346 POLITICAL SCIENCE.
tion in this respect. And there is no present probability of
any steps in the direction of a longer tenure or of a better
mode of election.
The lawyer, as an advocate present in the courts and tak-
ing the place of his client, is an essential part
The advocate. . . . . .
of civil and criminal justice in civilized coun-
tries. In criminal trials, where, above all, a man may de-
mand to have his rights protected, some of the freest coun-
tries have not until recent times granted to the accused this
'privilege. In indictments for treason the accused were al-
lowed to have counsel in England by a law of William and
Mary (7 Wm. III.), but in trials for felony not until 1836.
This great injustice seems to have taken it for granted that
there was presumption of guilt in being indicted, but why
should such a presumption prevent my clearing myself in the
best way I can. There seems to be more reason in allowing
counsel to the suitors in criminal than in civil cases. The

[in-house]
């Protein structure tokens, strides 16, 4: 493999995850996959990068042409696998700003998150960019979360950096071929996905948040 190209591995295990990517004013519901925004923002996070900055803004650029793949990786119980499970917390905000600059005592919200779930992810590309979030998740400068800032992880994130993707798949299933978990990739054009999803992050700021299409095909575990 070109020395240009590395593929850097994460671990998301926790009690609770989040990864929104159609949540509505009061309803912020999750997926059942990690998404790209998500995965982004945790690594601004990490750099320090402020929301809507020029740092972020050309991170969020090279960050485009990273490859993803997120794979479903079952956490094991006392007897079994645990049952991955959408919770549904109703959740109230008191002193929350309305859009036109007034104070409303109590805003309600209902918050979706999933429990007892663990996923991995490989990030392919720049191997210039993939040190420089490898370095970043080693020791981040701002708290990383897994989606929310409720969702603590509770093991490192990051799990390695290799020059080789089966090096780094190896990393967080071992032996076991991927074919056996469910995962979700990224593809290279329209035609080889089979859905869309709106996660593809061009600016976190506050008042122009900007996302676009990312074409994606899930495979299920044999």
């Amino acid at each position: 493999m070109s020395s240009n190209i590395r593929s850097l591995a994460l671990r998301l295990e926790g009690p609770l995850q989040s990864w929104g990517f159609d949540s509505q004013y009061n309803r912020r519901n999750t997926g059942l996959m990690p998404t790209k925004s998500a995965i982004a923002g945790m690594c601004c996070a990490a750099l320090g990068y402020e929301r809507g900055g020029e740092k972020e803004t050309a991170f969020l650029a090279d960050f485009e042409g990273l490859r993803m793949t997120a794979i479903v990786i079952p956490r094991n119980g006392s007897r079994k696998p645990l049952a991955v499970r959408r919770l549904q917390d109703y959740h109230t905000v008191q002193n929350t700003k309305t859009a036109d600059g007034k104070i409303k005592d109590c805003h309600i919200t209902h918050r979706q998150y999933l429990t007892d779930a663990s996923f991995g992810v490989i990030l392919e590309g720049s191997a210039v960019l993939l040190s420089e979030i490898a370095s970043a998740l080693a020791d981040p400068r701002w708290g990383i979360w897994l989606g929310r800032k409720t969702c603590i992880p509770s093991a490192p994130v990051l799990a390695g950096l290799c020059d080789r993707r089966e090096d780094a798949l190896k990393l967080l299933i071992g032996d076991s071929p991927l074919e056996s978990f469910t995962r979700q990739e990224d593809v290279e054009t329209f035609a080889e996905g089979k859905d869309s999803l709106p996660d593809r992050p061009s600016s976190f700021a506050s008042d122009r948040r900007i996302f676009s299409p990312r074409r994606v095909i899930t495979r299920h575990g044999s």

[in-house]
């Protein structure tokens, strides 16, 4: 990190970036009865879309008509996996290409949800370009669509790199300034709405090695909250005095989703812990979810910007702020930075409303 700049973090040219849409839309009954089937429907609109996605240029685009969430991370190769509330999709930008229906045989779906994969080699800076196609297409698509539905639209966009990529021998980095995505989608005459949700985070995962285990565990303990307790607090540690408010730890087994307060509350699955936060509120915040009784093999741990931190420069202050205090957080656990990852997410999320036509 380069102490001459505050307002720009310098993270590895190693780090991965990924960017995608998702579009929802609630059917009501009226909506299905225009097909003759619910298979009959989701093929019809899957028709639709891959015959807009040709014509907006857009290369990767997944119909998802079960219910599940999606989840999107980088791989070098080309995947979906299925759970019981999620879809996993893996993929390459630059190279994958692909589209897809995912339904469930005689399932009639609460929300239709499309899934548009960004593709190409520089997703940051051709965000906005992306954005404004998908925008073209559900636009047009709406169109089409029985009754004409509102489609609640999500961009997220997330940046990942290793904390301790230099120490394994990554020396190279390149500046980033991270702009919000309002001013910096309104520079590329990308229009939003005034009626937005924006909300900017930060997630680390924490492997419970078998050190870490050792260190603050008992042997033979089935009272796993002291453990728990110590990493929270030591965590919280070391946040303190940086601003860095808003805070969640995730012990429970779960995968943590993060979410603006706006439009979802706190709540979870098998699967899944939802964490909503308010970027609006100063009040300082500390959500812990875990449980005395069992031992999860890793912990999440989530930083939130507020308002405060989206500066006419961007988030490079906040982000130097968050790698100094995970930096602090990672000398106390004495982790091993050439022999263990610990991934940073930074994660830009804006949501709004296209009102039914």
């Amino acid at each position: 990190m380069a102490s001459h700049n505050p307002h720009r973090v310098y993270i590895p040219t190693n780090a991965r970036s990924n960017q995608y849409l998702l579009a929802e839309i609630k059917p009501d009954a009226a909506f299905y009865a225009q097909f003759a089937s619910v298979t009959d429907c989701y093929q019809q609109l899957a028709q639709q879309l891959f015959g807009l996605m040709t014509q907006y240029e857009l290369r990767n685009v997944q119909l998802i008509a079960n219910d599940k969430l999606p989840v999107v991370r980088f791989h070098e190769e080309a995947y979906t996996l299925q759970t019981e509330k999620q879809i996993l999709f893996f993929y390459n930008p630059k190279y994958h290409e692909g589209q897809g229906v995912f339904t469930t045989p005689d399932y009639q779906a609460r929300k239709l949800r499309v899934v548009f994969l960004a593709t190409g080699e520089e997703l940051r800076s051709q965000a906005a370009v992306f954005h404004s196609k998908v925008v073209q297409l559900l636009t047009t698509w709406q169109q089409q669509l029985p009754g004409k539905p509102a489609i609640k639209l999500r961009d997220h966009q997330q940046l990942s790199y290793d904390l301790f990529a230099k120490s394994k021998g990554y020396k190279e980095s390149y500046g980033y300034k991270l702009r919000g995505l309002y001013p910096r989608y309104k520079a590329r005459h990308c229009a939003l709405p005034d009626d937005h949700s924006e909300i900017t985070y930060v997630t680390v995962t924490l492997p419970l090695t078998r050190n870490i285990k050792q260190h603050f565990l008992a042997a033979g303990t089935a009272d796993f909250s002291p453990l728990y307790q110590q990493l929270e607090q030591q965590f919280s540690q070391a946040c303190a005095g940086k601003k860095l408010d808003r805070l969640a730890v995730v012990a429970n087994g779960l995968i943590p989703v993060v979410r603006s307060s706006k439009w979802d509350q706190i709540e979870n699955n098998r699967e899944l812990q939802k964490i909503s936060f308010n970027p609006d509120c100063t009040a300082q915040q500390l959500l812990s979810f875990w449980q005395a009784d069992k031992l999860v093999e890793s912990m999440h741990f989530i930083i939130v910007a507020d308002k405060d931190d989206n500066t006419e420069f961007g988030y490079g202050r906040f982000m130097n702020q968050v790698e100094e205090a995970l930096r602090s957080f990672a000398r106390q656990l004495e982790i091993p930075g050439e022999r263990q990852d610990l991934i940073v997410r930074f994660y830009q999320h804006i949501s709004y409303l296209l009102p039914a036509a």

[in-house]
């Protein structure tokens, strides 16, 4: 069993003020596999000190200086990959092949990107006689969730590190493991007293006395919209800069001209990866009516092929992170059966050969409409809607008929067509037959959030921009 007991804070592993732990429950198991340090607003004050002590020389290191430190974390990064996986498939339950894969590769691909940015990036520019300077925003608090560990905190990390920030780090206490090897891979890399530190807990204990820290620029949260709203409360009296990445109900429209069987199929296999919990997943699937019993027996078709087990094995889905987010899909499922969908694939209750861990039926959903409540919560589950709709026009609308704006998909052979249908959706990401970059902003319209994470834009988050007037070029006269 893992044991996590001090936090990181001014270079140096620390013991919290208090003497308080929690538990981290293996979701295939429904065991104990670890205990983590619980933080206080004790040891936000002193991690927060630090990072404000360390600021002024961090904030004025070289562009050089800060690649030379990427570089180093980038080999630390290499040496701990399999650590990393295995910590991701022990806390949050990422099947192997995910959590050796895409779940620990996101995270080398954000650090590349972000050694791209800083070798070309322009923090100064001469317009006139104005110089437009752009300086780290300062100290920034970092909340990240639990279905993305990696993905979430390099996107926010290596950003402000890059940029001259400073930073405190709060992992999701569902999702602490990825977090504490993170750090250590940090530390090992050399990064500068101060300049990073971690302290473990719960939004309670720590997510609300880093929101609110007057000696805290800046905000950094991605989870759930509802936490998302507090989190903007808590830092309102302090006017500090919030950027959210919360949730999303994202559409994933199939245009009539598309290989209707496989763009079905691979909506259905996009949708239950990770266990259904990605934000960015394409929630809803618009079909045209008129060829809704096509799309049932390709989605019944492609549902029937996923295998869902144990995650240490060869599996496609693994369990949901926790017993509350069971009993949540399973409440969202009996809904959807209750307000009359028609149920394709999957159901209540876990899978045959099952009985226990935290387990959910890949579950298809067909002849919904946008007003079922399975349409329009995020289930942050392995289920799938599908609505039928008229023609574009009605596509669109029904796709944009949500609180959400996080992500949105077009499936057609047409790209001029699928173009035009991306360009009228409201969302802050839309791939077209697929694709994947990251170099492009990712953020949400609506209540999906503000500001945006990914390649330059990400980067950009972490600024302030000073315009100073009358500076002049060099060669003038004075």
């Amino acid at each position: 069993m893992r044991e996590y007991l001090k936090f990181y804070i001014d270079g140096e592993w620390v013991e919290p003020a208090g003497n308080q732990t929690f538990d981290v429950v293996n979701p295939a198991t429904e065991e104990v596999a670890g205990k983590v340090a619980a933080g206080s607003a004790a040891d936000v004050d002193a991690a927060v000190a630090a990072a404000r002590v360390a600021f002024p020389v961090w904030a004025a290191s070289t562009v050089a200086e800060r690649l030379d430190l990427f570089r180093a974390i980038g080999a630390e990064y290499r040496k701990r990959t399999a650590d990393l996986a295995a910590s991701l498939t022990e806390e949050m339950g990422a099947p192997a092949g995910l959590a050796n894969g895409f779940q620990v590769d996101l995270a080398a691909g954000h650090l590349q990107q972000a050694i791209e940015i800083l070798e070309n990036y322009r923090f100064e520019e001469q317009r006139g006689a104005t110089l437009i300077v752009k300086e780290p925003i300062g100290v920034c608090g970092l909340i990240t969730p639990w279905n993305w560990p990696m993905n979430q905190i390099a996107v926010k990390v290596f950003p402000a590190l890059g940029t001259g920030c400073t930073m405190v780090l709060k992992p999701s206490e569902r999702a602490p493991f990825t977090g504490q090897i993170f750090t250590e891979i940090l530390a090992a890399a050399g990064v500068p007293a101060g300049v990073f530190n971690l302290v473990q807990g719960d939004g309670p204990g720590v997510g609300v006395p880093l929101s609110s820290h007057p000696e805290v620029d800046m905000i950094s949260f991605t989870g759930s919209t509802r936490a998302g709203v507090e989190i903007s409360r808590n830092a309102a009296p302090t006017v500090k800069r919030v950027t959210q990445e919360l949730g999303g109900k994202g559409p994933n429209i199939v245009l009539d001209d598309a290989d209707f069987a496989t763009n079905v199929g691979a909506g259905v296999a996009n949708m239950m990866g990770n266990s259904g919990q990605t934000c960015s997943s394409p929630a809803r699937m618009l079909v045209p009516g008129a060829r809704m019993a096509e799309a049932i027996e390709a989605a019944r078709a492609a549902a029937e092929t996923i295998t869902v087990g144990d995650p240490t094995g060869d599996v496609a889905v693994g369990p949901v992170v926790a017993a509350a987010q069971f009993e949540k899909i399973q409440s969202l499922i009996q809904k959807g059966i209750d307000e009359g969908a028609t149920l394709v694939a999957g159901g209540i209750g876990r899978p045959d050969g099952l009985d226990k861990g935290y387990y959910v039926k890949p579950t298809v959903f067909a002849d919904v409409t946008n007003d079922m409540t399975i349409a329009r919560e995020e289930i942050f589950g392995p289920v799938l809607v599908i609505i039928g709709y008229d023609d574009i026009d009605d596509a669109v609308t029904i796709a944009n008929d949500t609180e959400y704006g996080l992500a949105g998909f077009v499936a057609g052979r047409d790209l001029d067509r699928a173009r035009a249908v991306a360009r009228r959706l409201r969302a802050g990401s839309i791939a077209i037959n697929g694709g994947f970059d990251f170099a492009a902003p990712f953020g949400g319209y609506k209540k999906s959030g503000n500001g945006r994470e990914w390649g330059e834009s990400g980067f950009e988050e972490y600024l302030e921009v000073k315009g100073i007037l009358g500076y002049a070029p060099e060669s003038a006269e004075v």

reasons for allowing^ counsel are chiefly these. The first is
that there is more equality between lawyers on the whole
than between suitors on the whole. This reason has especial
force in criminal trials, where the government prosecutes
through an attorney. The counsel of the accused will gener-
ally be more nearly the peer of the government officer than
the criminal can be. Many innocent men, when arrested on
suspicion, are unable to state their case or defend themselves,
with any kind of skill. Another is that the accused person
needs some protector, for although prosecuting officer and
judge ought to feel that they are the representatives of justice
only, they seem to be apt to have a hard feeling, the one, as
if it were the main thing to prove his point, whatever be the
truth; the other, from the habit of estimating accused per-
sons by their look and manner, or from distrust of men and
belief in the badness of human nature which experience in
courts is apt to inspire.
The advocate, being allowed to take the place of his client,